A few weeks ago, the New York Times published an op-ed entitled “Stop Coddling the Super-Rich” authored by American investor and billionaire Warren Buffet. Considered the third wealthiest man in the world as of 2011, Buffet lamented, among other things, how many of his “fellow citizens are truly suffering” and concluded by suggesting a tax increase on those he defines as the “super-rich” and that the government “get serious about shared sacrifice.”
Lauded by the left, Buffet’s comments have been widely quoted by those who attempt to argue for “revenue increases” for the federal government and who scoff at the Tea Party’s push to cut spending. Surely if Warren Buffet insists that his taxes be raised, then there should be no excuse for other wealthy individuals in this country not to take part in the “shared sacrifice” as well – or at least that is the rationale.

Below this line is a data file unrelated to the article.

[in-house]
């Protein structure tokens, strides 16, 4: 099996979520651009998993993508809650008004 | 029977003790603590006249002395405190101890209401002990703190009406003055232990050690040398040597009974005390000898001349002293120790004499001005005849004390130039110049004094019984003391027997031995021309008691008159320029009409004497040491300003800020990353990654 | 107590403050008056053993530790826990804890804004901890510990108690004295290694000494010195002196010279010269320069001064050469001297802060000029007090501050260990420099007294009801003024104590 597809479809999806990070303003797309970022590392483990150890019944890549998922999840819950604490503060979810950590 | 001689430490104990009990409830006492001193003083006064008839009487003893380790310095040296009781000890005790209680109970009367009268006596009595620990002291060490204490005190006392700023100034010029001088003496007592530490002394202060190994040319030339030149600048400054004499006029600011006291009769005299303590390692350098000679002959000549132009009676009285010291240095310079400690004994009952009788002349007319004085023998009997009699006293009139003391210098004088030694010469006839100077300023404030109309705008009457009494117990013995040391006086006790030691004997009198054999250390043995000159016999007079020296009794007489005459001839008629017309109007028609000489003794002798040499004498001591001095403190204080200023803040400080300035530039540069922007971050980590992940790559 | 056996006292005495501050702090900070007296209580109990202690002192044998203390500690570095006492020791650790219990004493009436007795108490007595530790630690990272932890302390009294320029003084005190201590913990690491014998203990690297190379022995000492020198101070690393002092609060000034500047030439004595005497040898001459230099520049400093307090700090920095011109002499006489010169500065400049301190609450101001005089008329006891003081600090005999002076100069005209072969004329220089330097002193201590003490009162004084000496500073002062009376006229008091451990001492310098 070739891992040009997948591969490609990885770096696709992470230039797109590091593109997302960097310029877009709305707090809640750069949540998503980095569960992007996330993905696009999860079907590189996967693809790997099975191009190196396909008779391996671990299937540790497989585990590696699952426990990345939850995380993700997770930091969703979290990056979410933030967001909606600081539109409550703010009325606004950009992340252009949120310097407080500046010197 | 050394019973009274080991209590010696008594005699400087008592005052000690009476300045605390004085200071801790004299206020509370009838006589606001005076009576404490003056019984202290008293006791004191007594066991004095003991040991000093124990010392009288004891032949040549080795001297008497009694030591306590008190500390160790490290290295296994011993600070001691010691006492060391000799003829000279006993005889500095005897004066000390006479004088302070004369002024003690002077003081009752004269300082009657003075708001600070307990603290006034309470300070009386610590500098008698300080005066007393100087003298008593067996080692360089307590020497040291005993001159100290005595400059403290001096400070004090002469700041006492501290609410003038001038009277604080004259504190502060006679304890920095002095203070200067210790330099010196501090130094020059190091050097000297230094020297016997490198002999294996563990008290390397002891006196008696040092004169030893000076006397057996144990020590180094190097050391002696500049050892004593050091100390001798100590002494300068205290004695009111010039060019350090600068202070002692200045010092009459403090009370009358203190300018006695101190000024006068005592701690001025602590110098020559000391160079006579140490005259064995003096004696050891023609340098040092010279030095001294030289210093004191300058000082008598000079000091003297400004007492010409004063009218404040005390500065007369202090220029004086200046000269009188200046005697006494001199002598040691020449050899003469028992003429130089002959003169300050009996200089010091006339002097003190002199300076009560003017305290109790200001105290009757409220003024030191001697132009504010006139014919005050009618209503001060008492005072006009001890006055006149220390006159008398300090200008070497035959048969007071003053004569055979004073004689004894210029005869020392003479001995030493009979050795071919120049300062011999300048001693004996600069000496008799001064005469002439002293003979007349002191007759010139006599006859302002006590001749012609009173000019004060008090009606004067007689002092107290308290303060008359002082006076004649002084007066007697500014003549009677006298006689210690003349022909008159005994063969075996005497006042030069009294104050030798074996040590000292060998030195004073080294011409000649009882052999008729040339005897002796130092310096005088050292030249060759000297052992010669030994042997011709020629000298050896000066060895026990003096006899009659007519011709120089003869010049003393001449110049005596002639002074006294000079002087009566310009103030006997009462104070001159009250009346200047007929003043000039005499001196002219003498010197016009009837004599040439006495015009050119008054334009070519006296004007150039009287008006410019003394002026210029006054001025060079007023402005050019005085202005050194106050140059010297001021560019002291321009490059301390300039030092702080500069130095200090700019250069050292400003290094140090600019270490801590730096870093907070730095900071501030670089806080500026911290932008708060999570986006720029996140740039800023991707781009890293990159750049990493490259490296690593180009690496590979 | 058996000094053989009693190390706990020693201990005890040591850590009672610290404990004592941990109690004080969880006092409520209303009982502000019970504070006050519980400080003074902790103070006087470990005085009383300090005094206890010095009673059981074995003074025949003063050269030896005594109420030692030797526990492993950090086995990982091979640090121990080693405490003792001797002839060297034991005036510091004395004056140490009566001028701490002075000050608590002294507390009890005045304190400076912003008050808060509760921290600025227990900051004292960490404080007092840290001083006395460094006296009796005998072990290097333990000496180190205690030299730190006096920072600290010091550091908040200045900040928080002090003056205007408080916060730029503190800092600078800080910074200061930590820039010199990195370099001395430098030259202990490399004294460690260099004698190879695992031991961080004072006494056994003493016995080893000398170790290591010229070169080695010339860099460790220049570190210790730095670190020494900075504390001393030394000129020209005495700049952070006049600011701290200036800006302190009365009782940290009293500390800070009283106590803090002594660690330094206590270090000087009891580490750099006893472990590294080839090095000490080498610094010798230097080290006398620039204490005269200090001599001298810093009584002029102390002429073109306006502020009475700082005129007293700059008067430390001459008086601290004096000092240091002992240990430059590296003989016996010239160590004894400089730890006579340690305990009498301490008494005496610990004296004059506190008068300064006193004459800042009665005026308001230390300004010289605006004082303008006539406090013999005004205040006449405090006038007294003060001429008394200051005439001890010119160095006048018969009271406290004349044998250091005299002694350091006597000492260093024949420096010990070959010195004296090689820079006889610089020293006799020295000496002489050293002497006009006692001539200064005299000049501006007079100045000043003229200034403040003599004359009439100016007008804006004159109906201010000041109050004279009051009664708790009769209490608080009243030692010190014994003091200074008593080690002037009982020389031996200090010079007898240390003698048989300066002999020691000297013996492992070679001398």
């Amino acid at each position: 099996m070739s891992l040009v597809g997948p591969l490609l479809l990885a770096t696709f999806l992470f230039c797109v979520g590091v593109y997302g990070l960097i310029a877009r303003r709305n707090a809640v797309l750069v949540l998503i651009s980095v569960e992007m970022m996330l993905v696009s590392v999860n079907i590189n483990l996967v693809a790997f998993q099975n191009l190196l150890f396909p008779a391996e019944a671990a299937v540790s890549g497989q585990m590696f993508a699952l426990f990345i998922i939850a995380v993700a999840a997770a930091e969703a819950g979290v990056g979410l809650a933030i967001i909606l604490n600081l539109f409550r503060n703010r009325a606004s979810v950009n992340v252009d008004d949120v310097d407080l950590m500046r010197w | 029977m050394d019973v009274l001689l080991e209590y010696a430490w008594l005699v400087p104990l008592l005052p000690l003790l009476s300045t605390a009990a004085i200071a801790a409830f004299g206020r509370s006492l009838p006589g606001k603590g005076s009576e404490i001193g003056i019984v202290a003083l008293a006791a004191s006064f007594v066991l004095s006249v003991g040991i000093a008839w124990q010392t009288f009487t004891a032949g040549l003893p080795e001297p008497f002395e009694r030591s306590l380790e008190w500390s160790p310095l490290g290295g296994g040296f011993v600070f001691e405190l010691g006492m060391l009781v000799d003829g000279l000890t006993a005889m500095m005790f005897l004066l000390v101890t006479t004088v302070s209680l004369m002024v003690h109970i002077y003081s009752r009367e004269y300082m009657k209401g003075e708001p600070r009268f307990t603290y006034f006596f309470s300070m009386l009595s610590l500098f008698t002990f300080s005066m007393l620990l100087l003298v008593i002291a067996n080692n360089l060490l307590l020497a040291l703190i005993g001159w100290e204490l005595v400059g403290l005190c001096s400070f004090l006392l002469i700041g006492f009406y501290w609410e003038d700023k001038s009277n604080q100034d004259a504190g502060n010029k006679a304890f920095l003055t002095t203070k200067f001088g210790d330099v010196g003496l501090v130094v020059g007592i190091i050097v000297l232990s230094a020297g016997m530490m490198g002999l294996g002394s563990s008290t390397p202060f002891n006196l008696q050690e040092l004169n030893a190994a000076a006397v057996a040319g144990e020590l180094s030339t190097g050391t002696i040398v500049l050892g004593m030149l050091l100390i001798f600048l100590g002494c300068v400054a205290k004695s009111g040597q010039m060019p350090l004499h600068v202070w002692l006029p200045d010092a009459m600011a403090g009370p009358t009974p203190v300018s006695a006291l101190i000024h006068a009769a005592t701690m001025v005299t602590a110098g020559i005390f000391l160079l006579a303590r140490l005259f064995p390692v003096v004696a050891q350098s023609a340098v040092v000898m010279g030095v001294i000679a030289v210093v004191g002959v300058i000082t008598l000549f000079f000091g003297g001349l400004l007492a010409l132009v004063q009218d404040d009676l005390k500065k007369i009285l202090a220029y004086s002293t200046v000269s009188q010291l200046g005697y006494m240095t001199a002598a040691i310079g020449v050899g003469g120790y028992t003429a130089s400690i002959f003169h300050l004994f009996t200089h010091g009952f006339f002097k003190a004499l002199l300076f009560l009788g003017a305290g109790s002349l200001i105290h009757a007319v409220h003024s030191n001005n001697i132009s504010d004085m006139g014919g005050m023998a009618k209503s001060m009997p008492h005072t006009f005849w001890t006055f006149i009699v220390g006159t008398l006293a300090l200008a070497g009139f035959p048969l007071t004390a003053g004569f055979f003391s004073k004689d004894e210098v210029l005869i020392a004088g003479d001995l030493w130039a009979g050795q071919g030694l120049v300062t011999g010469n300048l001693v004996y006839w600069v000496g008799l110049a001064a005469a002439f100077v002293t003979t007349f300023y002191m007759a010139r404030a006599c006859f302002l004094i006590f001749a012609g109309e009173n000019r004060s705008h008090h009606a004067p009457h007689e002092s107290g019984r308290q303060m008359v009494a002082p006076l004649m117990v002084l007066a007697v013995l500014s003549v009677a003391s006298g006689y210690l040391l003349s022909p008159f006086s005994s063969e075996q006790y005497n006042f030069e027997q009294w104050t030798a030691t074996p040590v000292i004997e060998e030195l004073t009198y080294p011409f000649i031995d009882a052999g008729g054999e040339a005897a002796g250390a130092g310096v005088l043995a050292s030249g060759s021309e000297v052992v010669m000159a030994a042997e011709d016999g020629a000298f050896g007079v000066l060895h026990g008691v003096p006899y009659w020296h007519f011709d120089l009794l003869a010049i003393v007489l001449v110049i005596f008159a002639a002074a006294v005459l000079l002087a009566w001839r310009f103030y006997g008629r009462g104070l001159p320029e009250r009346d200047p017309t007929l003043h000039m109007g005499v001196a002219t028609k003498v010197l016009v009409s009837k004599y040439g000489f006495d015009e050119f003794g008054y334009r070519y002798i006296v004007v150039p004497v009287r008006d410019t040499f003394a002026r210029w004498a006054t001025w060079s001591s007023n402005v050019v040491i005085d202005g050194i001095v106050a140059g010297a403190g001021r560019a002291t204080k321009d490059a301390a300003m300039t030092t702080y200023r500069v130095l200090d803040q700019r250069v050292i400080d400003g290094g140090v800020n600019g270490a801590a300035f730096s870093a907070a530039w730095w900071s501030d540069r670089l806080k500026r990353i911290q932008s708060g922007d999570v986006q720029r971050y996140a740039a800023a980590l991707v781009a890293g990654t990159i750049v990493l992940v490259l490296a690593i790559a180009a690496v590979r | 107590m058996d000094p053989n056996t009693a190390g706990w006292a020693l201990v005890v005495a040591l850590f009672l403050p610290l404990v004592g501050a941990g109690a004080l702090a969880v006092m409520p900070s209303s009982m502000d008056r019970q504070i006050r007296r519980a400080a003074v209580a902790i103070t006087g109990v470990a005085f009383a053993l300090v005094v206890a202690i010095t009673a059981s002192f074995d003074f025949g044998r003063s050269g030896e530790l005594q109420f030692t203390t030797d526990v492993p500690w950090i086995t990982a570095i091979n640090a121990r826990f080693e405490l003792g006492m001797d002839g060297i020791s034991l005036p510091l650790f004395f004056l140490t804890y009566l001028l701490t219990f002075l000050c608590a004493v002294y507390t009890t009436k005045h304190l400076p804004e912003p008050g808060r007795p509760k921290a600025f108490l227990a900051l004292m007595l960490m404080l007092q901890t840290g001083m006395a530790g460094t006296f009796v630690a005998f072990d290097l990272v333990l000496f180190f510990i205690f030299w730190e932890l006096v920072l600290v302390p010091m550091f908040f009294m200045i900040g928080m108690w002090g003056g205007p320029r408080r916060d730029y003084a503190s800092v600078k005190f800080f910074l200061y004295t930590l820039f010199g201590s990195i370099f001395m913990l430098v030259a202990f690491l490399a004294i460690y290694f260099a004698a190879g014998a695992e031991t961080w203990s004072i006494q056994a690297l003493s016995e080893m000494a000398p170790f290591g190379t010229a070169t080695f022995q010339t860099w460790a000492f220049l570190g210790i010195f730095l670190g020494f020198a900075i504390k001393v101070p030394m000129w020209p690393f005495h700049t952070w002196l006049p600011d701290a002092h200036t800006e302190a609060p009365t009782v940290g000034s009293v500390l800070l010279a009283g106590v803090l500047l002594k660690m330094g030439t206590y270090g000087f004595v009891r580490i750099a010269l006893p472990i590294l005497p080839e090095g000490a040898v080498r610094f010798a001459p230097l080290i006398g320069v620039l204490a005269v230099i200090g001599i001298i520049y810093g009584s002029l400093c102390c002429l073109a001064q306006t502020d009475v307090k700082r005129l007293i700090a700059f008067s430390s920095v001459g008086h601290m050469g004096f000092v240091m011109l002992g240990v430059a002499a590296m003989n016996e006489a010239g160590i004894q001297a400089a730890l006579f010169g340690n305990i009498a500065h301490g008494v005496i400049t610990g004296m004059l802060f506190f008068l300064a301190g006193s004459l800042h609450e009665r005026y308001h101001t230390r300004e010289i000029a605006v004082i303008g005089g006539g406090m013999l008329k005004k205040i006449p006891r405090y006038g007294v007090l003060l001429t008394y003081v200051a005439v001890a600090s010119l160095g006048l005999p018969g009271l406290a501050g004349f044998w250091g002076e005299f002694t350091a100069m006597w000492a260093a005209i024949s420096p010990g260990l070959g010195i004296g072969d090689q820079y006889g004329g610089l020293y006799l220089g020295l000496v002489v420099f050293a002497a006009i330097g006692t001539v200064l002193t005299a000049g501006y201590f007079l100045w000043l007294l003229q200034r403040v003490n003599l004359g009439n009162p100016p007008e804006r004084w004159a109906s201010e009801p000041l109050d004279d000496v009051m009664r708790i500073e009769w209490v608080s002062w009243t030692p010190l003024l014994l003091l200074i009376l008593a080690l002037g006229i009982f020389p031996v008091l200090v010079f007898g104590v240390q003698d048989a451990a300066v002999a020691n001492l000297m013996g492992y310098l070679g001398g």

Such thinking, however, is not universal among the “super-rich” of whom Buffet appeared to elect himself as the head. Charles G. Koch, American businessman and fellow billionaire, returned fire by releasing the following statement to the National Review:
Much of what the government spends money on does more harm than good; this is particularly true over the past several years with the massive uncontrolled increase in government spending. I believe my business and non-profit investments are much more beneficial to societal well-being than sending more money to Washington.
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